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Response to: ‘Acquiring new N-glycosylation sites in variable regions of immunoglobulin genes by somatic hypermutation is a common feature of autoimmune diseases’ by Visser et al
  1. Rochelle D Vergroesen1,
  2. Linda M Slot1,
  3. Lise Hafkenscheid1,
  4. Marvyn T Koning2,
  5. Hans U Scherer1,
  6. René E M Toes1
  1. 1 Department of Rheumatology, Leiden University Medical Center, Leiden, The Netherlands
  2. 2 Department of Hematology, Leiden University Medical Center, Leiden, The Netherlands
  1. Correspondence to Dr Hans U Scherer, Department of Rheumatology, Leiden University Medical Center, 2300RC Leiden, The Netherlands; H.U.Scherer{at}

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We thank Visser et al 1 for their interesting correspondence to our recently published letter entitled ‘B-cell receptor sequencing of anticitrullinated protein antibody (ACPA) IgG-expressing B cells indicates a selective advantage for the introduction of N-glycosylation sites during somatic hypermutation’.2 Visser et al performed a meta-analysis on publicly available datasets to analyse acquired N-glycosylation sites in the variable region of B cell receptors (BCRs) derived from patients with different autoimmune diseases. BCR sequences of antigen-specific B cells isolated after vaccination or infection and BCR sequences of healthy donors (HD) served as comparison. The meta-analysis showed acquired N-glycosylation sites in 9% of BCR sequences derived from patients with autoimmune diseases and in 2.3% and 2.7% of sequences derived from HD and vaccine/infection-induced B cells, respectively. This enhanced frequency of acquired N-glycosylation sites (compared with controls) was observed for all autoimmune diseases, with the exception of ankylosing spondylitis (AS, 3%) …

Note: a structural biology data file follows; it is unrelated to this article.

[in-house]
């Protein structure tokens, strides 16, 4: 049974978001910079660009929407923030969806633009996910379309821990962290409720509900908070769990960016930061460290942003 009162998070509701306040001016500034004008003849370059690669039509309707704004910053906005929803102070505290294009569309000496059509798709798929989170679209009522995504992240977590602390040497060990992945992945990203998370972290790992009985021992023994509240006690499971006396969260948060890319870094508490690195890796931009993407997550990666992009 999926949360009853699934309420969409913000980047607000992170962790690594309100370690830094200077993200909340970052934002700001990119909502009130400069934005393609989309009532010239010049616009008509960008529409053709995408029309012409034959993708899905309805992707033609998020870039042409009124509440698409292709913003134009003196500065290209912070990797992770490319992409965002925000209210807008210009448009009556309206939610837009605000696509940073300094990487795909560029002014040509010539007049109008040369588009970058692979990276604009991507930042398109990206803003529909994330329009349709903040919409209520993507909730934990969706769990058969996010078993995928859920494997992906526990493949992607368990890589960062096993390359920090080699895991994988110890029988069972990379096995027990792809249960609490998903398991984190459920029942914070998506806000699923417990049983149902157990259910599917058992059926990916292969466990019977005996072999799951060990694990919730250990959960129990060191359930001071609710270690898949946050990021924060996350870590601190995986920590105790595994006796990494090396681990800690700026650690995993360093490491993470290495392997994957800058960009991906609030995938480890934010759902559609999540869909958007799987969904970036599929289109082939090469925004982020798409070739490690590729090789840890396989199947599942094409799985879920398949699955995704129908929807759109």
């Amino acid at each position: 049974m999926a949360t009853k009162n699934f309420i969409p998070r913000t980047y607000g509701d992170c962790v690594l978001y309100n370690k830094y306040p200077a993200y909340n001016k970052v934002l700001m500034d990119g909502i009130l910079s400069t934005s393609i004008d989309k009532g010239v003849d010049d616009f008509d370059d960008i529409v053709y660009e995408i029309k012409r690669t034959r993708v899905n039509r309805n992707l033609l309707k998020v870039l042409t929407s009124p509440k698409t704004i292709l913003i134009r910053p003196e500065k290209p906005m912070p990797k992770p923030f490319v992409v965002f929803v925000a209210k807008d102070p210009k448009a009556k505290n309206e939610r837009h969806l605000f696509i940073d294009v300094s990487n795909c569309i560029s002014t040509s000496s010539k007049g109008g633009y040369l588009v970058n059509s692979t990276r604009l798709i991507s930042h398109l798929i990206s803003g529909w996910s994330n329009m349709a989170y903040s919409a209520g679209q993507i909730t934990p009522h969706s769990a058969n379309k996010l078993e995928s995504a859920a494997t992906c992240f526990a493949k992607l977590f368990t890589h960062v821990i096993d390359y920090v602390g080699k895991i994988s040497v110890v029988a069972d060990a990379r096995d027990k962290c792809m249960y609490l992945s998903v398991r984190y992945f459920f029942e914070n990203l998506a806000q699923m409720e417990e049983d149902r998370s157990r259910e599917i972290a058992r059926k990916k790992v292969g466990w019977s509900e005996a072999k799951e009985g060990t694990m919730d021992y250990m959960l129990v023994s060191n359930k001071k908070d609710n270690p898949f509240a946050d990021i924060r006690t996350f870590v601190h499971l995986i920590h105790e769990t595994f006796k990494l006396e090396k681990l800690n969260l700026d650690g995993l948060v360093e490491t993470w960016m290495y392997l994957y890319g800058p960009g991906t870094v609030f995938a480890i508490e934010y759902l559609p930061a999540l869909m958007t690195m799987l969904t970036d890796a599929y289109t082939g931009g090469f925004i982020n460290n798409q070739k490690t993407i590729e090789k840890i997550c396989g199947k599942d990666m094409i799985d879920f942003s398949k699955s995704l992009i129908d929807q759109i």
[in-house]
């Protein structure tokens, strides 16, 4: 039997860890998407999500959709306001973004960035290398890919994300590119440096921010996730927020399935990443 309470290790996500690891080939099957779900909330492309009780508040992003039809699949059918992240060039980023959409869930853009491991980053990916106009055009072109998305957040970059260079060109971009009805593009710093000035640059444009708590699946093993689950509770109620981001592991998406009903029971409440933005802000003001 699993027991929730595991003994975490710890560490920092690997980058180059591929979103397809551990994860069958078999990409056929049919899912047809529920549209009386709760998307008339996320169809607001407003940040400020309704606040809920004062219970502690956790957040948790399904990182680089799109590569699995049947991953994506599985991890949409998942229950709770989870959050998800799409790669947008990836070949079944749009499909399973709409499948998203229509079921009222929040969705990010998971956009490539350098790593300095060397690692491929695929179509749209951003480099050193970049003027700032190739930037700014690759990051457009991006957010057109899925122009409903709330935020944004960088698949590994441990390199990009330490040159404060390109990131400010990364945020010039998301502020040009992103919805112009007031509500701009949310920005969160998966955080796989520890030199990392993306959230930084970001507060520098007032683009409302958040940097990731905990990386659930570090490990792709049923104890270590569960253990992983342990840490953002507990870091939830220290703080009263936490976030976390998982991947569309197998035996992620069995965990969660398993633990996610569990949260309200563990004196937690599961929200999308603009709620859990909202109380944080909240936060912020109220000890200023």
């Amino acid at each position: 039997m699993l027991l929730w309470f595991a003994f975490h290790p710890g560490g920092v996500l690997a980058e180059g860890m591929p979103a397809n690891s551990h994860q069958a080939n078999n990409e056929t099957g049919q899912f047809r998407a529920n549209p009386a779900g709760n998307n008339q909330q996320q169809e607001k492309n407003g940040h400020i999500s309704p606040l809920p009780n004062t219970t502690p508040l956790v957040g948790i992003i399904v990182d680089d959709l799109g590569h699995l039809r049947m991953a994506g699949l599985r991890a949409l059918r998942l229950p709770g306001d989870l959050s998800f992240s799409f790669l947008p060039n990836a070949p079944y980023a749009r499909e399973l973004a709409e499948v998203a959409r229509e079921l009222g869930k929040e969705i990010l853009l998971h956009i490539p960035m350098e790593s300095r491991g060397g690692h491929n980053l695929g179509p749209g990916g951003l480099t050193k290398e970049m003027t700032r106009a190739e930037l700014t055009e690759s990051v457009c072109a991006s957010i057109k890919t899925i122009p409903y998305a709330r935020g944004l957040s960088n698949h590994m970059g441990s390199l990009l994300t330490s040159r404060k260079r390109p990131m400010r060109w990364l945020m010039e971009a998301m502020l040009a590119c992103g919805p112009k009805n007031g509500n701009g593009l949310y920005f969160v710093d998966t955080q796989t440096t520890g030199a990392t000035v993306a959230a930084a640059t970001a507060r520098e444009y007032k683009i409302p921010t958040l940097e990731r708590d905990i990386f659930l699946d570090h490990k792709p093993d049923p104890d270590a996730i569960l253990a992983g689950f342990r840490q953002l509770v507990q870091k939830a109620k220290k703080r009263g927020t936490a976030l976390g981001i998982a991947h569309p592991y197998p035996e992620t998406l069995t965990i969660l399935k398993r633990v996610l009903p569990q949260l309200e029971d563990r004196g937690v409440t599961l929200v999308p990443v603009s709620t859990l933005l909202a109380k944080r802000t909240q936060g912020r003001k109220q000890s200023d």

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  • Competing interests None declared.

  • Provenance and peer review Commissioned; internally peer reviewed.

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